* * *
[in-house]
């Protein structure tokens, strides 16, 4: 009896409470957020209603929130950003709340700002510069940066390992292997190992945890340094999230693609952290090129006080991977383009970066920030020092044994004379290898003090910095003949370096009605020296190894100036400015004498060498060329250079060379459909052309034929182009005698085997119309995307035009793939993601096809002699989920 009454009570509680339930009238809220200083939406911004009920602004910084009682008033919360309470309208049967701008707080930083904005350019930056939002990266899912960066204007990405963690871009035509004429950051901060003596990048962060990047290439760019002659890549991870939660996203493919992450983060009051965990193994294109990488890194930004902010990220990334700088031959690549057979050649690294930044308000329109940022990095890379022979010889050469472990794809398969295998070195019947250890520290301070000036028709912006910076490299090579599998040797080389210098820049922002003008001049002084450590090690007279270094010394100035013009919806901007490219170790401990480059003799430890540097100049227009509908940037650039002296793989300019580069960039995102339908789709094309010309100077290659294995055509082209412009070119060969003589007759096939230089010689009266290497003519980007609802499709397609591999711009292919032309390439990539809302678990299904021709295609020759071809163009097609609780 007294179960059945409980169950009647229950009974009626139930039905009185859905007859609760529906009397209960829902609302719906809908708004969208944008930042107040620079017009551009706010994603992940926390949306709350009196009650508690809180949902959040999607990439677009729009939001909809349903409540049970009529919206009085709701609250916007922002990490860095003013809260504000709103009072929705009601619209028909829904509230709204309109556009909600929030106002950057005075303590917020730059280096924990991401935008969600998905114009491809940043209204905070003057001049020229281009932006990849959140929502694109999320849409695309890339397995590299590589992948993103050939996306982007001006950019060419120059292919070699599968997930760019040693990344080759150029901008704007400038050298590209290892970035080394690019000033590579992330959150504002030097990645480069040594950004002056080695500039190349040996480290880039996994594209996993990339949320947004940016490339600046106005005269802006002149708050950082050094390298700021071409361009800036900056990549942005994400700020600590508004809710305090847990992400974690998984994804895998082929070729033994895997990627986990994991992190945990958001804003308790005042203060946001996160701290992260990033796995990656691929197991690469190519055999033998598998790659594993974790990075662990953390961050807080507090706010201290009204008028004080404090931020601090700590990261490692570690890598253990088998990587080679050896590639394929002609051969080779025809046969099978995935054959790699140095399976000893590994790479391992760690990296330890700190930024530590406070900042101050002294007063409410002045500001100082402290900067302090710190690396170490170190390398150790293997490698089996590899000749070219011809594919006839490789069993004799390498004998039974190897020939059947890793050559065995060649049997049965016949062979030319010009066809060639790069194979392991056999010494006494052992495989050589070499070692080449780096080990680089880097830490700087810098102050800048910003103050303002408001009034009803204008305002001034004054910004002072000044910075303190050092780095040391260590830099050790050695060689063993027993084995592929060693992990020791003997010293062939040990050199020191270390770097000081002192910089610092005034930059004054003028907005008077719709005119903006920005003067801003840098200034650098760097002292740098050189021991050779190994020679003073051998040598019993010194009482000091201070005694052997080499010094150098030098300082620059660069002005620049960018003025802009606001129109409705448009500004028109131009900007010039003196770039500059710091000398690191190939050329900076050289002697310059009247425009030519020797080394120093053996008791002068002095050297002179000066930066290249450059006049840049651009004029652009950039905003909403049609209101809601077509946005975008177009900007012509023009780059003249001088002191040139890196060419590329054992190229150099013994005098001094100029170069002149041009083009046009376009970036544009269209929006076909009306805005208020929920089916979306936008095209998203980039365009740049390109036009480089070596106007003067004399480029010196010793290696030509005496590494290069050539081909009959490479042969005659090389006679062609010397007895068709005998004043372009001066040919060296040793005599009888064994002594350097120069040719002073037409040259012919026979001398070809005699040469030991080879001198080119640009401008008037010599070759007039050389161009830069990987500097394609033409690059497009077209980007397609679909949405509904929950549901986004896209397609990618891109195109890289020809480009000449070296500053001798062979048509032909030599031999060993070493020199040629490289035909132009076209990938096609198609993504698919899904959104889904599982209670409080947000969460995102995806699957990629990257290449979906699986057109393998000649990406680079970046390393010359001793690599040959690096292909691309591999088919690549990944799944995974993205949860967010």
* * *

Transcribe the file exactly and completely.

[in-house]
């Protein structure tokens, strides 16, 4: 009896409470957020209603929130950003709340700002510069940066390992292997190992945890340094999230693609952290090129006080991977383009970066920030020092044994004379290898003090910095003949370096009605020296190894100036400015004498060498060329250079060379459909052309034929182009005698085997119309995307035009793939993601096809002699989920 009454009570509680339930009238809220200083939406911004009920602004910084009682008033919360309470309208049967701008707080930083904005350019930056939002990266899912960066204007990405963690871009035509004429950051901060003596990048962060990047290439760019002659890549991870939660996203493919992450983060009051965990193994294109990488890194930004902010990220990334700088031959690549057979050649690294930044308000329109940022990095890379022979010889050469472990794809398969295998070195019947250890520290301070000036028709912006910076490299090579599998040797080389210098820049922002003008001049002084450590090690007279270094010394100035013009919806901007490219170790401990480059003799430890540097100049227009509908940037650039002296793989300019580069960039995102339908789709094309010309100077290659294995055509082209412009070119060969003589007759096939230089010689009266290497003519980007609802499709397609591999711009292919032309390439990539809302678990299904021709295609020759071809163009097609609780 007294179960059945409980169950009647229950009974009626139930039905009185859905007859609760529906009397209960829902609302719906809908708004969208944008930042107040620079017009551009706010994603992940926390949306709350009196009650508690809180949902959040999607990439677009729009939001909809349903409540049970009529919206009085709701609250916007922002990490860095003013809260504000709103009072929705009601619209028909829904509230709204309109556009909600929030106002950057005075303590917020730059280096924990991401935008969600998905114009491809940043209204905070003057001049020229281009932006990849959140929502694109999320849409695309890339397995590299590589992948993103050939996306982007001006950019060419120059292919070699599968997930760019040693990344080759150029901008704007400038050298590209290892970035080394690019000033590579992330959150504002030097990645480069040594950004002056080695500039190349040996480290880039996994594209996993990339949320947004940016490339600046106005005269802006002149708050950082050094390298700021071409361009800036900056990549942005994400700020600590508004809710305090847990992400974690998984994804895998082929070729033994895997990627986990994991992190945990958001804003308790005042203060946001996160701290992260990033796995990656691929197991690469190519055999033998598998790659594993974790990075662990953390961050807080507090706010201290009204008028004080404090931020601090700590990261490692570690890598253990088998990587080679050896590639394929002609051969080779025809046969099978995935054959790699140095399976000893590994790479391992760690990296330890700190930024530590406070900042101050002294007063409410002045500001100082402290900067302090710190690396170490170190390398150790293997490698089996590899000749070219011809594919006839490789069993004799390498004998039974190897020939059947890793050559065995060649049997049965016949062979030319010009066809060639790069194979392991056999010494006494052992495989050589070499070692080449780096080990680089880097830490700087810098102050800048910003103050303002408001009034009803204008305002001034004054910004002072000044910075303190050092780095040391260590830099050790050695060689063993027993084995592929060693992990020791003997010293062939040990050199020191270390770097000081002192910089610092005034930059004054003028907005008077719709005119903006920005003067801003840098200034650098760097002292740098050189021991050779190994020679003073051998040598019993010194009482000091201070005694052997080499010094150098030098300082620059660069002005620049960018003025802009606001129109409705448009500004028109131009900007010039003196770039500059710091000398690191190939050329900076050289002697310059009247425009030519020797080394120093053996008791002068002095050297002179000066930066290249450059006049840049651009004029652009950039905003909403049609209101809601077509946005975008177009900007012509023009780059003249001088002191040139890196060419590329054992190229150099013994005098001094100029170069002149041009083009046009376009970036544009269209929006076909009306805005208020929920089916979306936008095209998203980039365009740049390109036009480089070596106007003067004399480029010196010793290696030509005496590494290069050539081909009959490479042969005659090389006679062609010397007895068709005998004043372009001066040919060296040793005599009888064994002594350097120069040719002073037409040259012919026979001398070809005699040469030991080879001198080119640009401008008037010599070759007039050389161009830069990987500097394609033409690059497009077209980007397609679909949405509904929950549901986004896209397609990618891109195109890289020809480009000449070296500053001798062979048509032909030599031999060993070493020199040629490289035909132009076209990938096609198609993504698919899904959104889904599982209670409080947000969460995102995806699957990629990257290449979906699986057109393998000649990406680079970046390393010359001793690599040959690096292909691309591999088919690549990944799944995974993205949860967010």